The big problem that I have with anime movies is that I never get a real chance to see them in the theaters. With the exception of a lot (but not all) of Studio Ghibli, I would assume the bulk of these offerings never leave the Land of the Rising Sun. On those rare occasions that they do, it is a really limited release over the course of one weekend, in a movie theater that the bus lines don’t get to, at an outrageous ticket price (I had a chance to see “The Disappearance of Haruhi Suzumiya” like this, but the tickets were $20 each!) and with a grand total of five showings.
Thus, when I do encounter a movie, I give it a look-see, and I will potentially not get another shot at a look-see. This means it is pot luck at best. Like the Mystery Bag, whatever is whatever. I had a chance to see “Rakuen Tsuihou” (“Expelled from Paradise”), a film I heard nothing about at all, even though it has been out in the US for theoretically five months.
It is the future. Most anime is about the future. Angela Balzac is an agent at the space station DEVA, whose inhabitants have no physical bodies, their minds digitized and processed into a virtual reality environment. She has a day off and is ‘lounging’ at the ‘beach’ on a ‘wonderful day’. Seriously, if this is all VR, it’s not much different than the Matrix, right? Anyway, after some Village People clone tries to hit on her, the beach scene deteriorates, as they have been hacked by some initially unknown entity.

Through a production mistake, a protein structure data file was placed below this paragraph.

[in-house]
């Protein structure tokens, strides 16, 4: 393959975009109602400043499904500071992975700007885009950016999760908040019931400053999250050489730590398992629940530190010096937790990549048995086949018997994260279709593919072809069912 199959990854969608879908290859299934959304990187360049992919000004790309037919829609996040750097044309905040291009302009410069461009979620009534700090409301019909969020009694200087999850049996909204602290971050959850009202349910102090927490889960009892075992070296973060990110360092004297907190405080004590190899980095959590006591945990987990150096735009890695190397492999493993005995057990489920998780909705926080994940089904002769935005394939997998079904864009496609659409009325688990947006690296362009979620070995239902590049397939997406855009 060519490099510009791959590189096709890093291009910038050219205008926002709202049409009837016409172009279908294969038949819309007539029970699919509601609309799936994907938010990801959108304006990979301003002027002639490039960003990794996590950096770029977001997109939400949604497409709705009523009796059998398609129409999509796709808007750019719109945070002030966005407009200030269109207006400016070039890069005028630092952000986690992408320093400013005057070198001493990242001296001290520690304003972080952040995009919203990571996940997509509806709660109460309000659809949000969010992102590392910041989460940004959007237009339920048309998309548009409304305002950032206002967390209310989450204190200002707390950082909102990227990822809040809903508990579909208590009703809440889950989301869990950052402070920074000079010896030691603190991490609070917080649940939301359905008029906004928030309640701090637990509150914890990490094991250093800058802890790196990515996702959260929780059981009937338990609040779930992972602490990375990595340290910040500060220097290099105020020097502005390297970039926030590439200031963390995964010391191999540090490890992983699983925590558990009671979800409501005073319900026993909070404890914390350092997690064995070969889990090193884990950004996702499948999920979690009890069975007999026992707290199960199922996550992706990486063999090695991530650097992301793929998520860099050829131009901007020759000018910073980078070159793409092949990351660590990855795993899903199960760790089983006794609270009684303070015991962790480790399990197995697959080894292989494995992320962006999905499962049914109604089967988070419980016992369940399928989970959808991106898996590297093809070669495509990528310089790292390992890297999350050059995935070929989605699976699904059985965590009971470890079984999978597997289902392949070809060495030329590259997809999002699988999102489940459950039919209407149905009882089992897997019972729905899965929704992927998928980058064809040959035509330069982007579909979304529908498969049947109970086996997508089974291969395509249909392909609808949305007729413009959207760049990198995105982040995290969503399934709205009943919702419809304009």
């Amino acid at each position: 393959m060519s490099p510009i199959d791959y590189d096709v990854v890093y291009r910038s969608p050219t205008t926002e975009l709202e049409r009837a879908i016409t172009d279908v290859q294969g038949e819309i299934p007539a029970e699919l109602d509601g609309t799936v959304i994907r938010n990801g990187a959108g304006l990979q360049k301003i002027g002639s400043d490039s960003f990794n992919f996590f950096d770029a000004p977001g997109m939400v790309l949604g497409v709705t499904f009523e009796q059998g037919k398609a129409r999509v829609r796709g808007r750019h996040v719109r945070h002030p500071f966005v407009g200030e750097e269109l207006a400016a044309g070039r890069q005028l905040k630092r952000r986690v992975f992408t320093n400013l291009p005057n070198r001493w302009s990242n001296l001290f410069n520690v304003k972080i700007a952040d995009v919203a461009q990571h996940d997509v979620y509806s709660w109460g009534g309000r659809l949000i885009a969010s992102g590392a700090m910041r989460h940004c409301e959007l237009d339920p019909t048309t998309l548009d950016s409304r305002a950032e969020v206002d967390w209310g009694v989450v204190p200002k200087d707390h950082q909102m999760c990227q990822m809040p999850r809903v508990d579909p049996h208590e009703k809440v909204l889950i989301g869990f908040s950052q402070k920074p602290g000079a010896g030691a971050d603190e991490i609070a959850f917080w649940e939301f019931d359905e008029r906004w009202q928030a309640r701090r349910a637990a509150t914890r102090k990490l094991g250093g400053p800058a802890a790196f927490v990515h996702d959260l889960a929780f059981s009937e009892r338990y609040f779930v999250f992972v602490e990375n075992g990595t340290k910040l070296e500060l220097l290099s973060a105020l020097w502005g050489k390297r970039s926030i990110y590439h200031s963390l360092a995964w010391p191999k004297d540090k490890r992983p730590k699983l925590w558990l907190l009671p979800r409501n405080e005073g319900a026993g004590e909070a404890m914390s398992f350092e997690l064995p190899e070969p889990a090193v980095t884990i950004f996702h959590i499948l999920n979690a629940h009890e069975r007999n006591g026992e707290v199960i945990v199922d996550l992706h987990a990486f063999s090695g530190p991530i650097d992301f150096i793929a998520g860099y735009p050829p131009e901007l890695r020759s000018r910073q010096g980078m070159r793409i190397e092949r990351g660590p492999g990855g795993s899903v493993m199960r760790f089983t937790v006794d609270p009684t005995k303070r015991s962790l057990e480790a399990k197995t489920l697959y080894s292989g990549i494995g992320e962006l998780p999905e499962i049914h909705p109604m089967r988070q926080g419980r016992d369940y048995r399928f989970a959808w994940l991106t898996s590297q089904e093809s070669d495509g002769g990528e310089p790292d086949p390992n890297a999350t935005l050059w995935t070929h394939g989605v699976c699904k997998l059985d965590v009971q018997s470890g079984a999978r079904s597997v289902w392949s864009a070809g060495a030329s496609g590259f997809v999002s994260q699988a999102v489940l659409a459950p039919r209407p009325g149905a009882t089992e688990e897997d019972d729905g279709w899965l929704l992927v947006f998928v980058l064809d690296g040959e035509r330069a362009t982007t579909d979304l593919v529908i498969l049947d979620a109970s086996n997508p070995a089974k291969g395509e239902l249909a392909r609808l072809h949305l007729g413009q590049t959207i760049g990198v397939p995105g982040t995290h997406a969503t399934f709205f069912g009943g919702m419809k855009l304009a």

After failing to track down the hacker known as “Frontier Setter”, during an amazing chase sequence through cyberspace, she is tasked to look for him down on Earth, now a barren planet where the rest of the humans live. This hacker had infiltrated DEVA’s systems dozens of times to gather allies for his cause with no success, but the Gods are worried that some great mayhem may befall DEVA. Oh, and I do not use the term “Gods” to indicate the higher-ups in the organization; she communicates with statues of Ganesh, Zeus and God. After being given an organic body and sent to the surface, Angela meets Dingo, her contact on Earth, who cuts off all communications with her base, in order to prevent Frontier Setter from discovering their location as well, despite her protests. Do you know how much that giant fighting robot cost? And you sold it for scrap? Crfap!
OK, so we have the start of something interesting, right? Right? Well, no. As good as Angela is as an agent, when things get physical, she has problems with the human world and navigating about. Dingo, a caliber of Han Solo, is a wise-cracking, street-smart (OK, desert-smart) rogue, who does the dirty work of the Gods. The movie is broken into two parts: the hunt for Frontier Setter and what to do once they find him. Now, the second half of the film falls apart, as it appears they ran out of plot or story or whatever, so it runs on the rims, so to speak, until we reach the conclusion.
The biggest problem is the animation. It is 3D trying to be 2D (think Legend of Zelda “Wind Waker”), but failing on both. We have that herky-jerky movement that is the bane of a lot of 3D anime films; nothing tracks smoothly and you are painfully aware of the limitations. What they should have done is kept the entire VR stuff 3D, make the ‘real world’ 2D and play up the dichotomy that way as to which is ‘more real’. But that didn’t happen. And the end of the film was a bit of a fizzle, as the ‘problem’ kinda faded away. All in all, this was a real fall-short effort. I do not know what they wanted to be, but what it ended up becoming was far less than I expected or hoped for.
On a scale of 1 to 10:
Artwork 4 (Unsettling 3D approach)
Plot 6 (Interesting idea watered down)
Pacing 6 (Fits and starts)
Effectiveness 6 (Too much meddling)
Conclusion 2 (It concludes, but it doesn’t matter)
Fan Service 2 (A similar show would be “Okamisan”)
Overall 2 ½ stars